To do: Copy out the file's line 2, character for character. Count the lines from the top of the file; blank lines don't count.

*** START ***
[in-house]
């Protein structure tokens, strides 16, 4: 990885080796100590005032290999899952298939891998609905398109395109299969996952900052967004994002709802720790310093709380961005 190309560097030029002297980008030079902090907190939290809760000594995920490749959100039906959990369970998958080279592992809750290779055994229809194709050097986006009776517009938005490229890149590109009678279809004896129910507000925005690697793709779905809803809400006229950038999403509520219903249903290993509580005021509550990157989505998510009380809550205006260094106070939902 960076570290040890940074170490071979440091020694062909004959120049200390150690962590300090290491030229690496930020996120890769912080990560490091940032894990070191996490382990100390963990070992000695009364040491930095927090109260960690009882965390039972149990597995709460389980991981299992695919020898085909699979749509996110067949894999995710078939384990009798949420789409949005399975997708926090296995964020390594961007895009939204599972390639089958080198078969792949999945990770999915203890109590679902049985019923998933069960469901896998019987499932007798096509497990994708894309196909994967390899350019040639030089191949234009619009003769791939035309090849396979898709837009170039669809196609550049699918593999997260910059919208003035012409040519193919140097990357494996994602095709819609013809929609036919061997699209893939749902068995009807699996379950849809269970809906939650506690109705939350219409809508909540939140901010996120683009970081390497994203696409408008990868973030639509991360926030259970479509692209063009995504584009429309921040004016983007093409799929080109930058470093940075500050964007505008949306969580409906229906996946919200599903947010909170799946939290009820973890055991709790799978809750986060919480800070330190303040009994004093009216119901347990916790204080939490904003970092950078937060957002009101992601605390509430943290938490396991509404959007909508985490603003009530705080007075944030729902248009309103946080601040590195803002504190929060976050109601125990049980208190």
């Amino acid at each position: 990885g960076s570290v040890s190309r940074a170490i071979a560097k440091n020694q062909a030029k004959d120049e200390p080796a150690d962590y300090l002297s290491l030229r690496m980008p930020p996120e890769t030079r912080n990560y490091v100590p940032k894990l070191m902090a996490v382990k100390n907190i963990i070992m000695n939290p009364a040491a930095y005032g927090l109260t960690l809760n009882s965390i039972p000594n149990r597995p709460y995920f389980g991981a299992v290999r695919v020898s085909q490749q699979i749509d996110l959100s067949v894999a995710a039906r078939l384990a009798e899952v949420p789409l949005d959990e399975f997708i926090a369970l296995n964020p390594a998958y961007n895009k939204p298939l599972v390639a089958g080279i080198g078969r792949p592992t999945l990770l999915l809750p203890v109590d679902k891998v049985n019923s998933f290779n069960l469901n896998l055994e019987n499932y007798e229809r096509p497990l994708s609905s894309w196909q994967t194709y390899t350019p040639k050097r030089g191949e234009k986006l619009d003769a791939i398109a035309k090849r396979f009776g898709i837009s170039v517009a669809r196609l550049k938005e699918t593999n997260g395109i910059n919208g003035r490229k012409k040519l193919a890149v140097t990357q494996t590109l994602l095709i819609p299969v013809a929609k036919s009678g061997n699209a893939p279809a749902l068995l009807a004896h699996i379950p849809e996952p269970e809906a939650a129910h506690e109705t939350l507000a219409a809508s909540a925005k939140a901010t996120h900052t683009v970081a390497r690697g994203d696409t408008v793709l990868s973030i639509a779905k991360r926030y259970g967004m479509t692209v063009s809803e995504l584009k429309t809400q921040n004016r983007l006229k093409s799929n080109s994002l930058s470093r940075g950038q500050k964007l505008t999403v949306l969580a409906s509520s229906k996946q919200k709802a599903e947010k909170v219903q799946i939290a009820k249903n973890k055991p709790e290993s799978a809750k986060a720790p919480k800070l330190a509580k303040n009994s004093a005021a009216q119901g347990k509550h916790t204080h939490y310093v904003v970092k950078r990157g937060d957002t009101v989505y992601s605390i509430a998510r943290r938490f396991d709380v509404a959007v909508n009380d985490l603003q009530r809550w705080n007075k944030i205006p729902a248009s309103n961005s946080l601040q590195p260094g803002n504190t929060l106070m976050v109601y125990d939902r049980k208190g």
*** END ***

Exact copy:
């Protein structure tokens, strides 16, 4: 990885080796100590005032290999899952298939891998609905398109395109299969996952900052967004994002709802720790310093709380961005 190309560097030029002297980008030079902090907190939290809760000594995920490749959100039906959990369970998958080279592992809750290779055994229809194709050097986006009776517009938005490229890149590109009678279809004896129910507000925005690697793709779905809803809400006229950038999403509520219903249903290993509580005021509550990157989505998510009380809550205006260094106070939902 960076570290040890940074170490071979440091020694062909004959120049200390150690962590300090290491030229690496930020996120890769912080990560490091940032894990070191996490382990100390963990070992000695009364040491930095927090109260960690009882965390039972149990597995709460389980991981299992695919020898085909699979749509996110067949894999995710078939384990009798949420789409949005399975997708926090296995964020390594961007895009939204599972390639089958080198078969792949999945990770999915203890109590679902049985019923998933069960469901896998019987499932007798096509497990994708894309196909994967390899350019040639030089191949234009619009003769791939035309090849396979898709837009170039669809196609550049699918593999997260910059919208003035012409040519193919140097990357494996994602095709819609013809929609036919061997699209893939749902068995009807699996379950849809269970809906939650506690109705939350219409809508909540939140901010996120683009970081390497994203696409408008990868973030639509991360926030259970479509692209063009995504584009429309921040004016983007093409799929080109930058470093940075500050964007505008949306969580409906229906996946919200599903947010909170799946939290009820973890055991709790799978809750986060919480800070330190303040009994004093009216119901347990916790204080939490904003970092950078937060957002009101992601605390509430943290938490396991509404959007909508985490603003009530705080007075944030729902248009309103946080601040590195803002504190929060976050109601125990049980208190």